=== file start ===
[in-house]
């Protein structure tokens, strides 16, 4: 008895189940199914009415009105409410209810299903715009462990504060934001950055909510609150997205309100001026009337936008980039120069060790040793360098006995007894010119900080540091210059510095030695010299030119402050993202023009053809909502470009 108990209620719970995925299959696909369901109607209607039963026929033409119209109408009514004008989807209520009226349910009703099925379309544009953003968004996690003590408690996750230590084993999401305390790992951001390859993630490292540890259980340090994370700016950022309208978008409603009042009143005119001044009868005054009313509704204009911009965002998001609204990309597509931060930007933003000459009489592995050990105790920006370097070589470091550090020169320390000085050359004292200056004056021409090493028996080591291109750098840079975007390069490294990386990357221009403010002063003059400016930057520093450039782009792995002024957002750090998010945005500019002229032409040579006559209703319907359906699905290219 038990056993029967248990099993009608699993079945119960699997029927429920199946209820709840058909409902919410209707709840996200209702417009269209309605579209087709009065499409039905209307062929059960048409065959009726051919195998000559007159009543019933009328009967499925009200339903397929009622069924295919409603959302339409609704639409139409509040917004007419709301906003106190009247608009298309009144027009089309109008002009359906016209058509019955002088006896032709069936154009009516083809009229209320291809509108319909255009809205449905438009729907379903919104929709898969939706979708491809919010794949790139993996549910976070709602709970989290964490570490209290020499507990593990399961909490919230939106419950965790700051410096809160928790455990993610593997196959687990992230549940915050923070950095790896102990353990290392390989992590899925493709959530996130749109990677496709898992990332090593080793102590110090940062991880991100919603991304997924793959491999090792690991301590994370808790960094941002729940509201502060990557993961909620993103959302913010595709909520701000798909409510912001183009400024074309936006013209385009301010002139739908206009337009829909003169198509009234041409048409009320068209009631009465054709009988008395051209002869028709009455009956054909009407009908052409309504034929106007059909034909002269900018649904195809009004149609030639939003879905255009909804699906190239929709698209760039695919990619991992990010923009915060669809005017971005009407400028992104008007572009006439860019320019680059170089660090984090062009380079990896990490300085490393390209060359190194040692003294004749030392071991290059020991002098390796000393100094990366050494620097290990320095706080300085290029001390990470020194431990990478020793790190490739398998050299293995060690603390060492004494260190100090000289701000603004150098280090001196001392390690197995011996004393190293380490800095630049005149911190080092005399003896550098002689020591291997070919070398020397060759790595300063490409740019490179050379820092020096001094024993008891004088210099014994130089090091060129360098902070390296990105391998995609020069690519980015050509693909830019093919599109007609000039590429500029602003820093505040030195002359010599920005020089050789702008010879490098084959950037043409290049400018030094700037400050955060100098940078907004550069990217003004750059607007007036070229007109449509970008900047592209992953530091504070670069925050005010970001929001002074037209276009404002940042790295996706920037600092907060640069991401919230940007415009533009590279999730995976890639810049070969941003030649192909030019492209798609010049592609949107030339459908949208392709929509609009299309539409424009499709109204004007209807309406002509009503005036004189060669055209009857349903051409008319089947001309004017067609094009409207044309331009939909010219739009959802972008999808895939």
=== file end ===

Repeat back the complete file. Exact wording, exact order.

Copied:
[in-house]
């Protein structure tokens, strides 16, 4: 008895189940199914009415009105409410209810299903715009462990504060934001950055909510609150997205309100001026009337936008980039120069060790040793360098006995007894010119900080540091210059510095030695010299030119402050993202023009053809909502470009 108990209620719970995925299959696909369901109607209607039963026929033409119209109408009514004008989807209520009226349910009703099925379309544009953003968004996690003590408690996750230590084993999401305390790992951001390859993630490292540890259980340090994370700016950022309208978008409603009042009143005119001044009868005054009313509704204009911009965002998001609204990309597509931060930007933003000459009489592995050990105790920006370097070589470091550090020169320390000085050359004292200056004056021409090493028996080591291109750098840079975007390069490294990386990357221009403010002063003059400016930057520093450039782009792995002024957002750090998010945005500019002229032409040579006559209703319907359906699905290219 038990056993029967248990099993009608699993079945119960699997029927429920199946209820709840058909409902919410209707709840996200209702417009269209309605579209087709009065499409039905209307062929059960048409065959009726051919195998000559007159009543019933009328009967499925009200339903397929009622069924295919409603959302339409609704639409139409509040917004007419709301906003106190009247608009298309009144027009089309109008002009359906016209058509019955002088006896032709069936154009009516083809009229209320291809509108319909255009809205449905438009729907379903919104929709898969939706979708491809919010794949790139993996549910976070709602709970989290964490570490209290020499507990593990399961909490919230939106419950965790700051410096809160928790455990993610593997196959687990992230549940915050923070950095790896102990353990290392390989992590899925493709959530996130749109990677496709898992990332090593080793102590110090940062991880991100919603991304997924793959491999090792690991301590994370808790960094941002729940509201502060990557993961909620993103959302913010595709909520701000798909409510912001183009400024074309936006013209385009301010002139739908206009337009829909003169198509009234041409048409009320068209009631009465054709009988008395051209002869028709009455009956054909009407009908052409309504034929106007059909034909002269900018649904195809009004149609030639939003879905255009909804699906190239929709698209760039695919990619991992990010923009915060669809005017971005009407400028992104008007572009006439860019320019680059170089660090984090062009380079990896990490300085490393390209060359190194040692003294004749030392071991290059020991002098390796000393100094990366050494620097290990320095706080300085290029001390990470020194431990990478020793790190490739398998050299293995060690603390060492004494260190100090000289701000603004150098280090001196001392390690197995011996004393190293380490800095630049005149911190080092005399003896550098002689020591291997070919070398020397060759790595300063490409740019490179050379820092020096001094024993008891004088210099014994130089090091060129360098902070390296990105391998995609020069690519980015050509693909830019093919599109007609000039590429500029602003820093505040030195002359010599920005020089050789702008010879490098084959950037043409290049400018030094700037400050955060100098940078907004550069990217003004750059607007007036070229007109449509970008900047592209992953530091504070670069925050005010970001929001002074037209276009404002940042790295996706920037600092907060640069991401919230940007415009533009590279999730995976890639810049070969941003030649192909030019492209798609010049592609949107030339459908949208392709929509609009299309539409424009499709109204004007209807309406002509009503005036004189060669055209009857349903051409008319089947001309004017067609094009409207044309331009939909010219739009959802972008999808895939």